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    Mayo Clinic Q and A: Flu shots are important for young people, too

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DEAR MAYO CLINIC: I am 28 and consider myself fairly healthy. I have never gotten a flu shot and have never had the flu. I did receive a COVID-19 vaccine series. Do I really need a flu vaccination? My employer is recommending an influenza immunization for everyone, but I am hesitant. I have heard some people get sick from flu shots.

ANSWER: The Centers for Disease Control and Prevention now recommends that everyone 6 months and older be vaccinated every year against influenza, or flu. Being young and healthy does not protect you against getting the flu. Even someone like you, who has not had influenza in the past, should still get an annual flu shot. In some cases, people may develop minor flu-like symptoms after receiving the vaccine; however, it is important to know the flu vaccine cannot give you the flu.

Influenza is a viral respiratory infection that tends to come on suddenly. The influenza virus is a systemic virus. That means it circulates throughout the body in the bloodstream. Symptoms typically include fever, aching muscles, chills, sweats, headache, feeling tired and weak, coughing, and nasal congestion.

Influenza can cause complications, such as sinus and ear infections, bronchitis, and pneumonia. These complications, particularly pneumonia, can be especially dangerous in young children; pregnant women; older adults; and people who have chronic medical conditions, such as asthma, epilepsy, kidney disease or liver disease, among others. Getting an annual flu vaccine is the most effective way to prevent influenza and its complications.

It is important to note, however, that even though young children and older adults are most vulnerable to complications from the flu, the most severe forms of flu that we have seen have not affected those groups the most. Instead, the most infectious and serious strains of influenza such as the strain that caused the 1918 worldwide pandemic have more often affected young, healthy adults. Most cases of death associated with severe flu strains have been in younger adults who were otherwise healthy.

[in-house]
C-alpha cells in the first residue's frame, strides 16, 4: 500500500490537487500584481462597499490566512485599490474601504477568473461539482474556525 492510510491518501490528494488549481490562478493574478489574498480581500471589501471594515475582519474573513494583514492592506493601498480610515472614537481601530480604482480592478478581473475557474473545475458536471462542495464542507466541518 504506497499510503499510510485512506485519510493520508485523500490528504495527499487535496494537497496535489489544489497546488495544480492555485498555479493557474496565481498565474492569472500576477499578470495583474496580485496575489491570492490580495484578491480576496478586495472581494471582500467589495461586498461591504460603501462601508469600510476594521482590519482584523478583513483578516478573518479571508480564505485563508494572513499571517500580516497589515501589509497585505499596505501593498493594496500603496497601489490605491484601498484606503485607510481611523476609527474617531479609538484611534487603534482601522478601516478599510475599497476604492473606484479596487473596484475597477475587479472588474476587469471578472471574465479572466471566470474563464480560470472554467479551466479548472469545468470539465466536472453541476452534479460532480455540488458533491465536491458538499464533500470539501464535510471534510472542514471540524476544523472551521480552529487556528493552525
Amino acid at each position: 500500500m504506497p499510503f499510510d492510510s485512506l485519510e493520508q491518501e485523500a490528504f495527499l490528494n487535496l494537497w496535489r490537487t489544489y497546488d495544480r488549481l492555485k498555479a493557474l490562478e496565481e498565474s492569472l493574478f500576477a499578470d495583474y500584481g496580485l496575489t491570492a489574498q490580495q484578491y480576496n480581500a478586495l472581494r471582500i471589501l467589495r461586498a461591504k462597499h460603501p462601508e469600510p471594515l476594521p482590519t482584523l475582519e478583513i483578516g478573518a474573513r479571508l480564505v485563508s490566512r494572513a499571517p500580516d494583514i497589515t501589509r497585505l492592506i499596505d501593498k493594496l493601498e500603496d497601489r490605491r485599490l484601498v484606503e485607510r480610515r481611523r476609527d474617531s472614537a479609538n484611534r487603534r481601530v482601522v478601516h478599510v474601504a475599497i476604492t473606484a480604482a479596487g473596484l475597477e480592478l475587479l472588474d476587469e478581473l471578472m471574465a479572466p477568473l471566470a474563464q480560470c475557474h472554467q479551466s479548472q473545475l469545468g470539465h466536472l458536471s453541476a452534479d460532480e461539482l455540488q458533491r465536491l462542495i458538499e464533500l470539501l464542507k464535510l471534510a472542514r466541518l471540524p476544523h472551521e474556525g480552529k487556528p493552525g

To best protect yourself from the flu, you need to get a flu shot every year. That’s because the vaccines change each year to keep up with rapidly adapting influenza viruses. Because flu viruses evolve quickly, last year’s vaccine may not protect you from this year’s viruses.

After you get a flu vaccination, your immune system produces antibodies that will protect you from the flu viruses. As with any immunization, it can take about two weeks to build immunity after getting vaccinated. After a while, antibody levels for vaccines will start to decline another good reason to get a booster every year.

Generally, it is a good idea to get a flu shot in the fall, usually in late September or early October. But if you miss that timing, it’s never too late to get a flu shot, as it will still protect you when you are vaccinated. Although the peak flu season is typically during the winter, as we have seen in years past and especially with COVID-19 viruses can circulate at any time.

After getting a flu shot, a few people may develop flu-like symptoms, usually a low-grade fever that lasts about a day. In many cases, this happens because those people were previously exposed to a virus that was similar to the vaccine strain, and their immune system is already prepared to respond to it. The fever is a sign of their immune system response, not a symptom of influenza infection.

It is particularly important for women who are pregnant to get a flu shot in order to protect their unborn child. I would suggest that if you have questions or concerns about the flu vaccine, talk with your primary health care clinician. Dr. Tina Ardon and Dr. Stephen McMullan, Family Medicine, Mayo Clinic, Jacksonville, Florida


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